In continuation with my validation of the place of marketing if the federal government eventually scraps the Unified Tertiary Matriculation Examination (UTME), currently being conducted by the Joint Admissions Matriculation Board (JAMB), as recommended by the Oronsaye Committee (on the rationalisation and restructuring of federal government’s commissions and agencies), these issues to justify my standpoint that government should ensure this year’s UTME becomes the last should be taken into reckoning: Tools of promoting university education; competition for branding, raised standard of universities; benefits to students as consumers; and place of JAMB after scrapping UTME. Restriction of candidates’ choice has been highlighted earlier.
As stated in the preceding piece, the tag “university” should be viewed as representative of all Nigerian tertiary educational institutions. Tas, related personal incidents are recalled here to buttress my standpoint.
Tools of promoting university education
After more than three decades, an impression of Princeton University, New Jersey, USA, still remains among members of my family. This stemmed from its imposing information package to prospective students sent to Philip, my now late older sibling, as succor after feeling devastated for being rejected as a fighter pilot in the Nigerian Air Force, despite his highly impressive entry academic qualification. Even where years later he ended up studying at the State University of New York at New Paltz, New York State in consonance with my (also late) father’s view that it was obviously a pipe dream for someone from his own part of the country to become an Air Force pilot barely few years after the civil war; coupled with the high fees at Princeton being a hindrance considering younger ‘sponsorship desiring’ siblings (including yours truly) who would also itch for tertiary education later. What still stands out about PrincetonUniversity, even as I write this piece, is what the introductory package my brother received contained – Aside forms, it included alluring write-ups and glossy coloured pictorial brochures, which made aspiring students desire not to study elsewhere but at Princeton.
Even where presently the concept of sending fascinating information materials, in hard copy format, seems to have waned with the advent of the internet and its associated web sites, how many Nigerian universities have web sites, talk less of materials designed for the web aimed at enticing prospective students? In comparative terms between web sites of typical foreign institutions and ours (those that even have sites), the difference is quite clear.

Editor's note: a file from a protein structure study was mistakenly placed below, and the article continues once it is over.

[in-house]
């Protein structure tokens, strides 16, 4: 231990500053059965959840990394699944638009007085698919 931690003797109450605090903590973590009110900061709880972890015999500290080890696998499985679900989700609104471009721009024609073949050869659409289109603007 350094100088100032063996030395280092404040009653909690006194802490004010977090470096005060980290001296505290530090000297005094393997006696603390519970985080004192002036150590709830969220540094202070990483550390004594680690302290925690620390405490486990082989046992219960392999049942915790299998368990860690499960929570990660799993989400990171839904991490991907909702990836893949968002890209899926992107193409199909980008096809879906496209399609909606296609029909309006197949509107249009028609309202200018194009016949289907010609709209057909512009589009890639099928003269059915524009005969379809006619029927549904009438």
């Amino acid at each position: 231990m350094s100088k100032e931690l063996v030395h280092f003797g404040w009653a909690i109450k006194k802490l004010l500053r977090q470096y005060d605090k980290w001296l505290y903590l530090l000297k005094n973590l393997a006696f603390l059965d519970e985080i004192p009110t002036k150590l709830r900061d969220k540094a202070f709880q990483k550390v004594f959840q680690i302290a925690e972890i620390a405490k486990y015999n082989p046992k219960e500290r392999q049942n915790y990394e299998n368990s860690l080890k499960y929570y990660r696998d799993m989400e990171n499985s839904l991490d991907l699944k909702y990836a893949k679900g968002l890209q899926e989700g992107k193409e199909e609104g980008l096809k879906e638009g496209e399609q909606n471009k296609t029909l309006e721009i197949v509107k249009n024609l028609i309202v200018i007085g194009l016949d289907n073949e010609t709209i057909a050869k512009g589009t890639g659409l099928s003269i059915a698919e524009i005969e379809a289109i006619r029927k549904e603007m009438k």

These foreign based web sites have navigation components such as:
At a glance; vision; visitor information; president’s welcome; staff directory; virtual tour of campus; admission and registration; search courses; programme catalog; check list for financial aid; work study; tuition and fees; publications; events calendar, thiab lwm yam. Several of these sites often make e-recruiting (electronic recruiting) quite convenient.
FaceBook is acclaimed as the most prevalent social media tool in higher education. Links to this social networking site (quite appropriate for reaching the relevant target market for university education) by the few Nigerian institutions that appreciate promotion via the web, seems a taboo. I am aware that through FaceBook ‘virtual tours’ showing off campuses can be achieved.
Considering obvious ‘healthy’ competition which would be the trend among universities, when scrapping of the UTME would have given rise to universities taking charge of all aspects of their students’ admissions, there will be cause to evoke these marketing techniques aimed at attracting new entrants: Campus visits (as prospective students and parents who visit campus often appreciate what they see and are overwhelmingly positive about the experience, thus stimulating student enrollment); easily recognisable messages on printed promotional materials reflected in pieces such as house guides, scholarship brochure and guide. Others include promotion of academic programmes; use of direct mail, television, radio, and media relations.
By getting rid of the UTME, in Nigeria it would seize to remain a case of ‘take it or leave it’ by universities to prospective students, since the tendency would be to ‘shape up’ and adopt promotion or end up being unattractive to the advantage of competing institutions who would be more appealing to candidates and even future employers. At such period, I envisage something which presently seems an anathema – An attractive slogan or tagline that reflects a call to action (e.g. “Visit us and see what we have to offer you!”) in advertising and on publications of Nigerian universities. Through marketing related input, Nigerian universities will surely experience improved enrollment; favourably perceived academic programmes, with outcome being strengthened overall image as impression of potential students.
Competition for branding and raised standard
Without UTME, a university has room to effectively plan and administer admissions, and can lay claim to offering something better than the rest. Any form of unsavory mode of student admission will not only affect the reputation of such institution negatively, but will also make for a decline in its brand acceptance. Before the introduction of JAMB organised examinations, Nigerians viewed some universities as reputed to be excelling in certain fields of studies. For example, even where only God knew where the impression emanated from, there was public perception in those days that University of Ibadan was ‘strong’ in medicine and the medical sciences; University of Nigeria, Nsukka, engineering; Ahmadu Bello University, agriculture and agro sciences; University of Lagos, topped in business and the humanities; and University of Ife (later Obafemi Awolowo University) led in the study of law. (To be continued).